Canon PowerShot D10
This digital camera is usable under water and I assume this is the reason for the electric blue front. The shape is also probably for the same reason. I am afraid taking it out in heavy rain and putting it a bath is the nearest I got to 10 metres under water, but in this weather the thought of swimming is not really top of my hit list of things to do in the UK in winter, not even in an indoor pool and I doubt if ‘health and safety’ rules would allow a camera anyway. So I will have to take Canons claim of 10 metres as true without me testing it out.
The PowerShot D10 measures 10x5x6.5cm and weights 207grams and has 3x optical zoom.
My first thought if you are swimming is that you need a wrist strap anchor point and there is not one. However for normal shooting one is not really required.
Each of the four corners are rounded and have a sort of clip/screw fitment designed for an optional harness arrangement, the top has a large on/off button and an even larger shutter release that works in the conventional half way down to frame and fully down to shoot. The left side is clear. The right side has a clip and slide open door behind which is D/C input and A/V outlet. The base has a similar door behind which is the solid battery and SD card slot, also on the base is a standard tripod screw. The face has a fixed lens that protrudes beyond the main body and a slightly recessed flash immediately above the lens and about 1.5cm behind it.
This leaves the back dominated by the 5x3.7cm TFT display. There are three buttons above the TFT and a further four and the ubiquitous five position joystick arrangement beside it. All are well labelled and no doubt the larger buttons are so they are easy to find when under water. Unusually the wide angle and telephoto buttons are separate probably because the lens does not move so the work is done inside the camera.
My only tests with water were using it in the rain and placing it in a bath of water (no tell tale bubbles) and then using it after the dunking without and problems.
There are seven image mode 12MP, 8MP, 5MP, 2MP, VGA and widescreen 12MP. While I tested them all the majority of images I took were in 5MP 2592x1944 mode, I printed out numerous images at A4 and even selected a portion on some without any visible pixelation. An image at 5MP will take something just over 1MB of card space. An 8MP image should easily be able to print an A3 image. I selected around a quarter of a 12MP image and easily produced an A4 image from it in fact I went even further before I got a trace of pixelation.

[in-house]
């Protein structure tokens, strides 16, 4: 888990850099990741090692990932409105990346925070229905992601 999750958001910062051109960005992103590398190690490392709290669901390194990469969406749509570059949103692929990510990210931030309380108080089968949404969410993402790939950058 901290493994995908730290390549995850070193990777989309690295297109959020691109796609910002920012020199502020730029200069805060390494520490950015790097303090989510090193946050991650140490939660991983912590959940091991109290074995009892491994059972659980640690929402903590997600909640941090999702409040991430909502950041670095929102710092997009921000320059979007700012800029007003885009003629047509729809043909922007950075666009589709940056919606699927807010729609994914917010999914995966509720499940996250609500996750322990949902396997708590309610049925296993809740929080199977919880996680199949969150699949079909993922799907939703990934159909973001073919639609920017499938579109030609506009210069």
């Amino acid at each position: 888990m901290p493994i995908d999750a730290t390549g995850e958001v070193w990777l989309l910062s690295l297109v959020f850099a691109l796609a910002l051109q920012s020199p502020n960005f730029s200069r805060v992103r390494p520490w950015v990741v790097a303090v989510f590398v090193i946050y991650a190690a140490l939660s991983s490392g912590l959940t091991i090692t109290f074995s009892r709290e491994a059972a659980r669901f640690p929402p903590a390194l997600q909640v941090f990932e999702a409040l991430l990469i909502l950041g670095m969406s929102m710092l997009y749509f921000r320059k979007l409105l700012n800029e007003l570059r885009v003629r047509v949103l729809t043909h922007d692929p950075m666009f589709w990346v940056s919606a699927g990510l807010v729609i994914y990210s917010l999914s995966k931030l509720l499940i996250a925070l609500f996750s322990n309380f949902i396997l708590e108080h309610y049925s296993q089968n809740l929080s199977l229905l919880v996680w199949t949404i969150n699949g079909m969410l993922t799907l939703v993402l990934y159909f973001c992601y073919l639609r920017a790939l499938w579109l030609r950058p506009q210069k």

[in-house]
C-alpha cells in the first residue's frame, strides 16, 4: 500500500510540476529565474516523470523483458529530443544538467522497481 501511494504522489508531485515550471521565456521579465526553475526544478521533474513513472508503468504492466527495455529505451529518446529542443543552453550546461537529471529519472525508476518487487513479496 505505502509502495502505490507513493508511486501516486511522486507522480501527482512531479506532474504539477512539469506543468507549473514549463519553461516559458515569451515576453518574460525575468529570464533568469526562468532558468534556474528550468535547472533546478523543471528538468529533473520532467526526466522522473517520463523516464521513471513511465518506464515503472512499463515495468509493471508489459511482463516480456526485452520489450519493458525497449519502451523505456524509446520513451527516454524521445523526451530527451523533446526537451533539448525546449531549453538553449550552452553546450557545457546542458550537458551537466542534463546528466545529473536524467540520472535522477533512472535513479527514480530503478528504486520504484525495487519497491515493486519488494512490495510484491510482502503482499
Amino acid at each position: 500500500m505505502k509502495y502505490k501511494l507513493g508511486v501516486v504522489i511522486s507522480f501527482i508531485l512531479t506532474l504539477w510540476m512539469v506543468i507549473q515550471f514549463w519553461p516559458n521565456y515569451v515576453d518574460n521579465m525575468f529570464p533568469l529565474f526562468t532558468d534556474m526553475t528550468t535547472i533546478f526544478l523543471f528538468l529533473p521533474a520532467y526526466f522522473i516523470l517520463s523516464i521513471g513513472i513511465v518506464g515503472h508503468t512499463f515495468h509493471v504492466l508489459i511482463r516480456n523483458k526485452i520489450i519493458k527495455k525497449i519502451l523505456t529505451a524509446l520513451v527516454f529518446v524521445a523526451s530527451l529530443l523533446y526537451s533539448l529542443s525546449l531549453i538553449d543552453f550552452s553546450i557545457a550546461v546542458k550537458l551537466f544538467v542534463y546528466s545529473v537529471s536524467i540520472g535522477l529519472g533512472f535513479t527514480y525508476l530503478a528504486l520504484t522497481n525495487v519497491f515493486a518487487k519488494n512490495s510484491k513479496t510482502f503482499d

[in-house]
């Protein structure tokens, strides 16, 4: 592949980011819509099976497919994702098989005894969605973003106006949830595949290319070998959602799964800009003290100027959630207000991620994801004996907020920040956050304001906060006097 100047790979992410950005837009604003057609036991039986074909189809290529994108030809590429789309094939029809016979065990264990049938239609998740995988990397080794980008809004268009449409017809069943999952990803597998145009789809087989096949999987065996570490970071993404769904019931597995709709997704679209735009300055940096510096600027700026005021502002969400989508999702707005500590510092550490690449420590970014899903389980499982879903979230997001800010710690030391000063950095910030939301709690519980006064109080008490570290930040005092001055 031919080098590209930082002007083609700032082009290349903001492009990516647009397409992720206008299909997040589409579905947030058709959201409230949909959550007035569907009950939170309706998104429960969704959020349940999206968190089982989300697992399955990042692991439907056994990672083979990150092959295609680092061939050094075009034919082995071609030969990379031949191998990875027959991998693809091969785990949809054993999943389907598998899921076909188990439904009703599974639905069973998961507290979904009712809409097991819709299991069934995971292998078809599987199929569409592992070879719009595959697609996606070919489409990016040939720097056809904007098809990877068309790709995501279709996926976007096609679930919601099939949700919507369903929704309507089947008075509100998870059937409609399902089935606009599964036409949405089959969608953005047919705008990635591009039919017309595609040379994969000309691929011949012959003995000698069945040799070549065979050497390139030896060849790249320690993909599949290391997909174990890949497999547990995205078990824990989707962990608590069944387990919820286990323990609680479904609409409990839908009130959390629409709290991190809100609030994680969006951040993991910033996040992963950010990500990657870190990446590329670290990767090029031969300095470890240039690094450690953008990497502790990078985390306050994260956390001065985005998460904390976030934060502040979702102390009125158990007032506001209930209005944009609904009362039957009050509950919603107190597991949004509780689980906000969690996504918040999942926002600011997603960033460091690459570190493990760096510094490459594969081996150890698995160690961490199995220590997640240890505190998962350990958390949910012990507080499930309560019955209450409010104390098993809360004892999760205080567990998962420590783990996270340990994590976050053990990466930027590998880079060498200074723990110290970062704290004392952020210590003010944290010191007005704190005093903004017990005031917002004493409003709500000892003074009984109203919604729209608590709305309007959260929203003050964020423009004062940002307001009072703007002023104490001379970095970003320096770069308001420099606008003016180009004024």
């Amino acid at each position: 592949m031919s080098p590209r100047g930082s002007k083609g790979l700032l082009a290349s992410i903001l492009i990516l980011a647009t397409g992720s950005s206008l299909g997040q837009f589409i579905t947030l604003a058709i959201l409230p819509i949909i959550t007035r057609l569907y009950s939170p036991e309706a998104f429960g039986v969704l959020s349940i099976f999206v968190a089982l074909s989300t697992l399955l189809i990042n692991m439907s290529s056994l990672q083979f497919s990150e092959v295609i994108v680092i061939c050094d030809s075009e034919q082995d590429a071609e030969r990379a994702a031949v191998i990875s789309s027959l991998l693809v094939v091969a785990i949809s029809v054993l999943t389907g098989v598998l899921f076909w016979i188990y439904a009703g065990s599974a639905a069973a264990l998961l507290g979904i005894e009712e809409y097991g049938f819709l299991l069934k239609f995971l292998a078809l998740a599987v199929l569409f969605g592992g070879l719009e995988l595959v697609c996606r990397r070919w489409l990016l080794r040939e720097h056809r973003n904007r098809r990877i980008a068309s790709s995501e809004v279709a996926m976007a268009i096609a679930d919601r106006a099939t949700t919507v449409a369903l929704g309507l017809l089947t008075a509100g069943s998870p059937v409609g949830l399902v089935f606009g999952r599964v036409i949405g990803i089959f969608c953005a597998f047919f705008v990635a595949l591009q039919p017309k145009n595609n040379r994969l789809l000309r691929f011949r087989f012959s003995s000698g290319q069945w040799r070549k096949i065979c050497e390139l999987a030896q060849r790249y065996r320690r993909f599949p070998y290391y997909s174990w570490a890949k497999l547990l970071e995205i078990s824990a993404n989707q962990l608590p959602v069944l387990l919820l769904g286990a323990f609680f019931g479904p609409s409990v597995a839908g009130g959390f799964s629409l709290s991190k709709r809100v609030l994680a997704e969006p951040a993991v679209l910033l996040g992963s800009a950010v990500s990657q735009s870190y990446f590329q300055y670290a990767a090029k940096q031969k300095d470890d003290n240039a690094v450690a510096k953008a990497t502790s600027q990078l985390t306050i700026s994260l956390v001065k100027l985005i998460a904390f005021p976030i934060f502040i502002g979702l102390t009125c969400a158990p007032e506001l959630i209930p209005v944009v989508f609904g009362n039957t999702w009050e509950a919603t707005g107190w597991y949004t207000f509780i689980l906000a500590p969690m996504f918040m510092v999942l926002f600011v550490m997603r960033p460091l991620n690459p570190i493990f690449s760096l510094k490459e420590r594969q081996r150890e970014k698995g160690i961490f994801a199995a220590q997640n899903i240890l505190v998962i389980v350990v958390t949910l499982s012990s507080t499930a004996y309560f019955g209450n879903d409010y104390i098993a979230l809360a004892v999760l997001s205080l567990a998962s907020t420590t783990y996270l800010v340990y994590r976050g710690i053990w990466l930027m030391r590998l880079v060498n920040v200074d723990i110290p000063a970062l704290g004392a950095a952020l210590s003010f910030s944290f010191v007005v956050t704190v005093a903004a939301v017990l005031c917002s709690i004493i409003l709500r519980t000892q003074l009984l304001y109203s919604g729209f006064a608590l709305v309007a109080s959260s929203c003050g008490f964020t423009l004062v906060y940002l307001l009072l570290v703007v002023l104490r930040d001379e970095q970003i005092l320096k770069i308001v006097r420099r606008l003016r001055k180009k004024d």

I was especially pleased with the video quality, 640x480 movies took around 80MB per minute of video. As regular readers will know I always test the cameras at local gigs and was delighted not only with the video but also the audio as it captured sounds that I could not hear although I was seated quite close to the musicians.
The price does seem a little high to me but should you need to use a camera under water this does require extra unusual components and it will never be a huge seller, it does perform fine out of water so if you can live with the vivid colours and the larger than normal buttons and you also need the occasional under water use then you could also use it out of water be in on the beach or for more conventional use. I do think that the harness arrangement whatever it is should be included in the price and of course the TFT still needs protection when being transported.
Doing my Internet searches found the Canon PowerShot D10 at a best price of £224.45 including free delivery from the first link below.
I found the Canon PowerShot D10 available for $289.95 including free delivery from the first link below.
I found the Canon PowerShot D10 available for €270,26 including free delivery from the first link below.
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